The Washington PostDemocracy Dies in Darkness

Even as fear of Russia is rising, its military spending is actually decreasing

A tank maneuvers near a former Ukrainian military base outside Simferopol, Crimea, in March 2014. (Pavel Golovkin/AP)

In terms of its military presence, Russia has rivaled the United States in recent years, launching major operations in Ukraine and Syria and having rising ambitions in the Arctic.

But its spending power may not match its global ambitions for much longer, numbers by the Stockholm International Peace Research Institute (SIPRI) revealed Wednesday. While global military spending grew last year, Russia’s fell from $69.2 billion in 2016 to $66.3 billion.

It was the first time Russian military expenditure fell since 1998 — the year the country defaulted on its debts.

Throughout the era of President Vladimir Putin, military spending increased continuously, but it could now stay flat or even decrease further over the next few years. The Kremlin’s military spending made up 4.3 percent of its gross domestic product last year, and there are plans to cut it below 3 percent within five years, which could either be achieved through (a rather unlikely) economic growth or radical cuts.

The Kremlin’s plans to cut back on its military comes as military expenditure is on the rise across the world, topping $1.74 trillion in 2017. While U.S. spending still outmatched every other global power, its expenditure remained constant last year. China’s rose once again. 

“This should come as a relief for Europe and for NATO,” said Siemon Wezeman, a senior researcher with SIPRI. “But of course, budget and intentions are distinct. Russia is still strong enough to make a mess out of things.”

Make no mistake: Russia’s military is still among the world’s most well-funded and its budget ranks fourth worldwide. But military budgets can most easily be slashed by cutting down on foreign operations and procurement, which could result in a declining Russian footprint in places like Syria. The Kremlin’s willingness to engage in conflicts abroad has been the key reason for Western concerns over its military in recent years.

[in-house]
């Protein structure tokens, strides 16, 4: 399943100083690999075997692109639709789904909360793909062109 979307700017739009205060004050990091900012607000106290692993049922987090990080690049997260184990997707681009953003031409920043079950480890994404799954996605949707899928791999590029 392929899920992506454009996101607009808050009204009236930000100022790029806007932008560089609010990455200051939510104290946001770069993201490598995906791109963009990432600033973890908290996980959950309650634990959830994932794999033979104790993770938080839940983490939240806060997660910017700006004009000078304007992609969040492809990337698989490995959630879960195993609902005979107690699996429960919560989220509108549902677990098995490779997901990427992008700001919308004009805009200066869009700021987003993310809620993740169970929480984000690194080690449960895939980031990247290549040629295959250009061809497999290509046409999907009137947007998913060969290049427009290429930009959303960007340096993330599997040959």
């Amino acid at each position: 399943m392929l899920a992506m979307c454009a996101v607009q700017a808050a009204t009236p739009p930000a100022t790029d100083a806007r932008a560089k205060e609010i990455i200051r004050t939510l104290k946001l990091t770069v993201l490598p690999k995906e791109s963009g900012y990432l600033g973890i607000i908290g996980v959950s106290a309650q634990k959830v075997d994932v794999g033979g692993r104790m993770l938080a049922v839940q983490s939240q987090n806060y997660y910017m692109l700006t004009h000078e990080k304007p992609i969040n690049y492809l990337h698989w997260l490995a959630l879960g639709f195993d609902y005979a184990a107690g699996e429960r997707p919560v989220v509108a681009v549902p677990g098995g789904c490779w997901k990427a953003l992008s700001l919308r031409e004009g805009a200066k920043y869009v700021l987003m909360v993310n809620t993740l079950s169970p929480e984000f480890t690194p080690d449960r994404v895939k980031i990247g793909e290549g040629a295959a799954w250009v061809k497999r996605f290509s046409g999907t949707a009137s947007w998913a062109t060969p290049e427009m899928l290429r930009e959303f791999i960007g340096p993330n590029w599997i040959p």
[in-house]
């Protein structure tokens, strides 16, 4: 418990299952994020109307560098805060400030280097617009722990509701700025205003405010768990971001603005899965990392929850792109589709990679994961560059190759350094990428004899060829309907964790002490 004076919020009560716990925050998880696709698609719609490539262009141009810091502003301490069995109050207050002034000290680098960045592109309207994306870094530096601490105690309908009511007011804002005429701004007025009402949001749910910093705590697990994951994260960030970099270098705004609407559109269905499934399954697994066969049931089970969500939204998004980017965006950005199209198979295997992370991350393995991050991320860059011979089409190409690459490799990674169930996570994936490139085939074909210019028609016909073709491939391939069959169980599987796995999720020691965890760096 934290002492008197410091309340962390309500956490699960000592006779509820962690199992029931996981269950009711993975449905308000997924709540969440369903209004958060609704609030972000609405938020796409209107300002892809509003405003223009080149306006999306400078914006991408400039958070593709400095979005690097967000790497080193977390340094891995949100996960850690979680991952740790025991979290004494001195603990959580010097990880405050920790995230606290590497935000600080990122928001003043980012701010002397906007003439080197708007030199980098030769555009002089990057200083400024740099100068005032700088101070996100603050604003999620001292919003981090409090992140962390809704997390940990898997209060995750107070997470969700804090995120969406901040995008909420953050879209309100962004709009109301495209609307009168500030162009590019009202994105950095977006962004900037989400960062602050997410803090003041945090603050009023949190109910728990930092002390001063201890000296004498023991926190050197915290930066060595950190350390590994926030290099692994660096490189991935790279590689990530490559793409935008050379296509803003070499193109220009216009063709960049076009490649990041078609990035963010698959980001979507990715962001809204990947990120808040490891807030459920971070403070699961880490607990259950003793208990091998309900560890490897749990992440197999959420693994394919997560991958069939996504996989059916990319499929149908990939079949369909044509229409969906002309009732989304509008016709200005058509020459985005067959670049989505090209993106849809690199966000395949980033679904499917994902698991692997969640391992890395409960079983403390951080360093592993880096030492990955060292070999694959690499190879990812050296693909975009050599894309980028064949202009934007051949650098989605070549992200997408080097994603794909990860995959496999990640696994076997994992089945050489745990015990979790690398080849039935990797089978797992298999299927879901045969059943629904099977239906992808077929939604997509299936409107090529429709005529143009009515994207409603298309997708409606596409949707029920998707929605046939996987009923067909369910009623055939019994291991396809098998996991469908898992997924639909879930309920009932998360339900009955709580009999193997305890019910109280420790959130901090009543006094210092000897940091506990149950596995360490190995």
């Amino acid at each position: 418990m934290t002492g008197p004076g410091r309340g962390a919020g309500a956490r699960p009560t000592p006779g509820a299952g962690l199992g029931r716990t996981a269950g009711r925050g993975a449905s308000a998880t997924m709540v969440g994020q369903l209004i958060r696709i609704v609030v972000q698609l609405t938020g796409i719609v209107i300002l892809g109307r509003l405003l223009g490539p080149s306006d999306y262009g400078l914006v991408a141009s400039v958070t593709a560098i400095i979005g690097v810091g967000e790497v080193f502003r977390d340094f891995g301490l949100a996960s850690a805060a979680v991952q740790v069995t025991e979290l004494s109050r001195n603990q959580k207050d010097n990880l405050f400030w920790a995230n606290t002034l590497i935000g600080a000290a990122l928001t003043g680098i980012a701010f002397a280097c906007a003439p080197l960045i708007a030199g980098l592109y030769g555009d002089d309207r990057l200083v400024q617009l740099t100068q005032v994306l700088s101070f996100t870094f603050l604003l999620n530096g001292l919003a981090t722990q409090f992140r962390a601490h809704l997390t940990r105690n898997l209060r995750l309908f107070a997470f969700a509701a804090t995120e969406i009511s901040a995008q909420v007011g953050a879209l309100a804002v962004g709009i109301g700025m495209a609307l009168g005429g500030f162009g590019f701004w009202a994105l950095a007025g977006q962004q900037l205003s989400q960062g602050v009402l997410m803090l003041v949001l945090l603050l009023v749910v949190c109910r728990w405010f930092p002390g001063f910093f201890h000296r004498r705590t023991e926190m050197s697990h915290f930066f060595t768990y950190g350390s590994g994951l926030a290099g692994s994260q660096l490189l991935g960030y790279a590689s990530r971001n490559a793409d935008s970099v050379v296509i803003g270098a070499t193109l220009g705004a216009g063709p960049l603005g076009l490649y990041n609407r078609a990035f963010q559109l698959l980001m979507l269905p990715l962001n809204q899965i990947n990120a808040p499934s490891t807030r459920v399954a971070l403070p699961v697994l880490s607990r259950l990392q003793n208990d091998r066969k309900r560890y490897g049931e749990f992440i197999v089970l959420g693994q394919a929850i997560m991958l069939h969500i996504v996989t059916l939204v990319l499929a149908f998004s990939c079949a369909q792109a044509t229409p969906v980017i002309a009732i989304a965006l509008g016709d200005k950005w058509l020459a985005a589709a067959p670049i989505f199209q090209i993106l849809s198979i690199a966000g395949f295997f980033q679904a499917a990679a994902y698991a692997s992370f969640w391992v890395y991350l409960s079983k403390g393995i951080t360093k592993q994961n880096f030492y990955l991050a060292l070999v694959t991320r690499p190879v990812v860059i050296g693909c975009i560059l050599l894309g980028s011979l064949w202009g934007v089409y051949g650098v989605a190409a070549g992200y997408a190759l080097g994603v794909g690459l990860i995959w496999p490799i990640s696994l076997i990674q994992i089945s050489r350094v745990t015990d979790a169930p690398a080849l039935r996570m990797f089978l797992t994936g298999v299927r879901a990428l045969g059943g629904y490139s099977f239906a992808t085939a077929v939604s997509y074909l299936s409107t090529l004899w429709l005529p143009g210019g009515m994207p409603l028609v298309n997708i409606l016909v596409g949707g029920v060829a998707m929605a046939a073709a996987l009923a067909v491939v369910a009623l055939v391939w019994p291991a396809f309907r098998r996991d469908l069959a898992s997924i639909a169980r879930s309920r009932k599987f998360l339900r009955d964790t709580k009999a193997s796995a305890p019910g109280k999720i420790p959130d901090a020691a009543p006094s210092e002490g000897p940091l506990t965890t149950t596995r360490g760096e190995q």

So, is that good news for a Europe afraid of Russian military incursions? It very well could be.

Putin continues to be hugely popular in Russia — he won the last presidential election in March with 76.7 percent of the vote — even though the country’s economy has been stagnating since 2014. But while Putin’s favorability ratings haven’t suffered as a result, trust in the structures that keep him in power have.

At least some of Russia’s economic woes can be blamed on the nation’s isolation following the annexation of Crimea, resulting in sanctions. Falling oil and gas prices added to the bleak economic outlook.

Russia’s gross domestic product per capita has declined in recent years and about 20 million citizens lived in poverty in 2016, according to the government’s own statistics.

“We need to improve our people’s lives,” Putin said in a speech before his reelection in March. Among the promises Putin made in March were an increase in children’s day care and more funding for road infrastructure improvements. With an economy that has been on the edges of recession for years, Putin has been forced to slash the military budget — even as the country continues to be involved in a number of conflicts abroad.

The poisoning of former Soviet Union double agent Sergei Skripal in Britain have triggered new tensions with the West, but there are also signs that the Kremlin may be willing to strike a more conciliatory tone in an attempt to repair relations with the West and confront the sanctions burden.

“The new political cycle will unfold under the pressure of three unfavorable factors: continuing economic stagnation, international isolation of Russia and the need for preservation of the regime after 2024,” said Kirill Rogov, an independent political and economic analyst, who was quoted by the Financial Times.

Invading Europe doesn’t sound like a great solution to tackle any of those problems — much to the relief of officials in Berlin, Paris and Warsaw.

Read more: 

9 charts that lay out Russia’s uncertain future